Funny turn of events

Alan Dale is loving the chance to make people laugh, writes Dominic Corry

Alan Dale, second from right, during filming for 'Auckland Daze'.
Alan Dale, second from right, during filming for 'Auckland Daze'.

As a boy in the early '80s, I knew him as "The Monster". He was only slightly more of a cad than George Clooney's Dr Ross on ER, but Dr Forrest, the ladies' man played by Kiwi actor Alan Dale in the Australian soap opera The Young Doctors was dubbed "The Monster" by his medical colleagues for his libidinous ways.

His acting career in Australia was subsequently defined by Neighbours' kindly patriarch Jim Robinson, whom he portrayed for eight years, but these days he's one of the most visible actors in American television, with high-profile roles in everything from The O.C. to Lost to Entourage to Once Upon A Time. Not to mention films such as Indiana Jones and the Kingdom of the Crystal Skull and The Girl With The Dragon Tattoo.

Late last year Dale accepted an offer to appear as himself in the second season of local comedy show Auckland Daze, which premieres this Thursday. While in town to film his scenes, he found some time to chat about the strange turns his career has taken, and why he leapt at the chance to play a role in the beloved local satirical series without having seen it.

In person, Dale is quick-witted; sardonic and extraordinarily frank - a far cry from the parade of stern authority figures he's played in seemingly every single American TV show of the past 10 years. He began our conversation by telling me how his part in Auckland Daze came about.

"I was sitting in my lounge chair at home in Los Angeles, feeling good because it looks like Barack's going to win, and I got an email from Imogen Johnson, who's my agent here, which said that this show called Auckland Daze is being made, and if you're in the area they'd love you to do something with them. I wrote back that I won't be in the area, but thank you very much for thinking of me.

"Then they came back and said 'We could make you in the area if you're free'. But I was doing an episode of Once Upon A Time and was about to do an episode of Body of Proof. As it happened, there was a gap that was just long enough. So I said 'Yeah, let's go!' It's been a bit frenetic."

The production staff were shocked upon picking him up at Auckland airport to discover that he hadn't seen the show.

"I just hadn't had the chance!

I had no idea about what it was. I did know that it was a comedy. When I arrived in the country I went to my hotel and I studiously watched a couple of episodes and I loved it.
I just loved it."

"I wasn't so sure about the things they had me saying in the script because I was mostly talking about how wonderful I am. Which, you know, as a New Zealander, you don't like to do that. But it's all in aid of the comedy. So even if I did look terrible the show should look good."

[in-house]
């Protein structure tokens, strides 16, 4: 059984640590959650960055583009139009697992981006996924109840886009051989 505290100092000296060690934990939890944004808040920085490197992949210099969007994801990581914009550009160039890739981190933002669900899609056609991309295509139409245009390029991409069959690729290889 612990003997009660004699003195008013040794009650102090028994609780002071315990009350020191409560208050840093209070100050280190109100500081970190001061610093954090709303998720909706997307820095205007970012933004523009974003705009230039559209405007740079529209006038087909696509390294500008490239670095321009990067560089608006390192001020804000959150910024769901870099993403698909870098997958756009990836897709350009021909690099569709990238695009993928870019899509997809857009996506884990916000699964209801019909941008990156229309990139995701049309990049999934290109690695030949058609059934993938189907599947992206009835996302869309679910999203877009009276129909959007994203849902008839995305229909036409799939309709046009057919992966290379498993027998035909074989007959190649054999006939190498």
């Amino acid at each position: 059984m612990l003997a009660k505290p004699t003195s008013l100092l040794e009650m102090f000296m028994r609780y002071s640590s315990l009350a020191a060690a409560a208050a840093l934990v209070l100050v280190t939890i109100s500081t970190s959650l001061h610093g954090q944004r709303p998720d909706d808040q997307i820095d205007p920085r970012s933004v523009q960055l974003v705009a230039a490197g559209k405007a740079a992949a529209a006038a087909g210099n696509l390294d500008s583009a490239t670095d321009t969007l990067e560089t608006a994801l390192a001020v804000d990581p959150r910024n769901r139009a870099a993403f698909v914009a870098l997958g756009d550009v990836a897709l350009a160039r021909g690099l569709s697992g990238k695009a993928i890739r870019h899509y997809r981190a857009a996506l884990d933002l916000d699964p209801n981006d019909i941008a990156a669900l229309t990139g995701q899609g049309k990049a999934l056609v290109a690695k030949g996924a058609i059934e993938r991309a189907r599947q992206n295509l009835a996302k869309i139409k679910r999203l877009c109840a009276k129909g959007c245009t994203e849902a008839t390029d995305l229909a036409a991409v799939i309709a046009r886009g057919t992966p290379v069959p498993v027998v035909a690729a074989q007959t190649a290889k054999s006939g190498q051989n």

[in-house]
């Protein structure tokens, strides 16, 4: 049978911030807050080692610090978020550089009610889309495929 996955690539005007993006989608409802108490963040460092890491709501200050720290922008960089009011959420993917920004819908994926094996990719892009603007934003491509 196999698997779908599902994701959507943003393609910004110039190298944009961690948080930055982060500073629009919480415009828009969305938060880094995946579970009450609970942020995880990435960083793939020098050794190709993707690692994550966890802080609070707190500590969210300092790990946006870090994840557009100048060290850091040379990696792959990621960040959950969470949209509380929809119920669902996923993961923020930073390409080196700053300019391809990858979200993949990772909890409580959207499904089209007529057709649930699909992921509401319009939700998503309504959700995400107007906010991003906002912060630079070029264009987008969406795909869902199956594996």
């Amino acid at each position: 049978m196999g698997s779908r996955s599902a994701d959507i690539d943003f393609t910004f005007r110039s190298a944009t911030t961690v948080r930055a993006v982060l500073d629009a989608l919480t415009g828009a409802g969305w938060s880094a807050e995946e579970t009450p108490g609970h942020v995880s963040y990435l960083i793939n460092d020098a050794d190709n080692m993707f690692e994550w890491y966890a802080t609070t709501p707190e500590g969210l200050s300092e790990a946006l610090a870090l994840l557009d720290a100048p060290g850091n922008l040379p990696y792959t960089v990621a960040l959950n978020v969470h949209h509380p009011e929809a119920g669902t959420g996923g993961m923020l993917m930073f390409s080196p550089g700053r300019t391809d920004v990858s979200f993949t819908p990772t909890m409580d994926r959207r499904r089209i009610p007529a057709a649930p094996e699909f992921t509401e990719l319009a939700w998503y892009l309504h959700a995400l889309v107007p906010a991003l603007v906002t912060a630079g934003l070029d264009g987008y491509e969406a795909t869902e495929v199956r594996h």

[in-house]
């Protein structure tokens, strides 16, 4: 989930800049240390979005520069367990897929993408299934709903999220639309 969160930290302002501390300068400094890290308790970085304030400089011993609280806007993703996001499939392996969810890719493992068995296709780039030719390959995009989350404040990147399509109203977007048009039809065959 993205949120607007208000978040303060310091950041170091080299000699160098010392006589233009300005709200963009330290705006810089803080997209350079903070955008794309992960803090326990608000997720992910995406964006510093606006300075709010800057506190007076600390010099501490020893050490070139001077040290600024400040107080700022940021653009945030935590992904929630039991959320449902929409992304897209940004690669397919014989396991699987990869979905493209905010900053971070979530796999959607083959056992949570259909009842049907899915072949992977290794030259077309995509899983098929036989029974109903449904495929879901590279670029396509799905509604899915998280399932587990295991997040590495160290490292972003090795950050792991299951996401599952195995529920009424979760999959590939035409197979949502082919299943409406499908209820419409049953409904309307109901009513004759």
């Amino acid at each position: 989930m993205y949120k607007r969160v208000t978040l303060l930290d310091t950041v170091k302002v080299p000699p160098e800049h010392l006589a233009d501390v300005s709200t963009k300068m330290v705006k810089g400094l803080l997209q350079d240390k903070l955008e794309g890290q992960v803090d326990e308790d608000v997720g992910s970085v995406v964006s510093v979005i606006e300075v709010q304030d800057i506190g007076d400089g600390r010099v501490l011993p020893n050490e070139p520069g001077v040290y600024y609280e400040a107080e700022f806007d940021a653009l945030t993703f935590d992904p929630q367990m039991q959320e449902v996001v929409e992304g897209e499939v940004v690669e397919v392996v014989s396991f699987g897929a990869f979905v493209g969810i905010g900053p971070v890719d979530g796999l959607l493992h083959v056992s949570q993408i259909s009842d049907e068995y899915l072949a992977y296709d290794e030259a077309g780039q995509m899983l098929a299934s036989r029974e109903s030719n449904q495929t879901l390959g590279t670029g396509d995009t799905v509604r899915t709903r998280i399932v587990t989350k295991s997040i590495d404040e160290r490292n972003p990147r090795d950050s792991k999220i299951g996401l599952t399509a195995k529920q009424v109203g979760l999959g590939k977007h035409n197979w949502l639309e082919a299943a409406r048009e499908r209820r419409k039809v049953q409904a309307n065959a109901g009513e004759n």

So although Dale is one of the hardest working actors in America, he doesn't get a lot of chances to comedy - which worked out in Auckland Daze's favour. I asked if he feels frustrated by the types of roles he gets to play.

"To make a living as an actor you take what you can get.

"I met this acting teacher soon after getting to Los Angeles and one of the things she told me was 'Know what you're selling'."

"It took me nine months to get the first gig after arriving. I did The X-Files and 24 - then I did Star Trek: Nemesis, which was a great role, but the film was a flop.

He points to his role as the devious Caleb in soapy drama The O.C. as a turning point.

"I really enjoyed that because he had some humour, he was a naughty boy. He was a fifty-something guy with a twenty-something girlfriend in a bikini. The lovely thing about being in Los Angeles is that there is always something to do, even if it is playing the same character a lot."

Lost was another major role for the actor, but Dale was just as befuddled by the series as the rest of us.

"Once Upon A Time is written by two of the Lost writers. We had lunch last year to talk about it and the first thing I said when we sat down was 'Was I a good guy or a bad guy [in Lost]?' And they looked at me and said 'We don't know either'. The logic of the show was taken very seriously, but when you worked on it all the time, you could see the holes."

Although he hasn't lived in New Zealand since the late 70s, he still considers it home, and appears somewhat bemused that he is rarely claimed as one of our own.

"I didn't really make it here - it was overseas. Here, people don't know me from a bar of soap."

But he's happy to fly the flag for New Zealand in Hollywood.

"They can't shut me up [about New Zealand]. I say this categorically, the only reason I ever left was because of my career.

I would've never left otherwise. It's a priority to come home. For work or otherwise."

Dale cites the six months he spent playing King Arthur in the London production of Spamalot as the highlight of his career, and having now played another comedic role in the TV2 comedy Hot In Cleveland, is keen to do more of the funny stuff.

"It became very trendy to do single-camera comedies, which is all fine, but traditional sitcoms are still loved.

"They'll come up with a new way to do those, and hopefully I'm there. As the old dude."

Auckland Daze season two premieres Thursday at 10.05pm on TV One.

- Herald on Sunday

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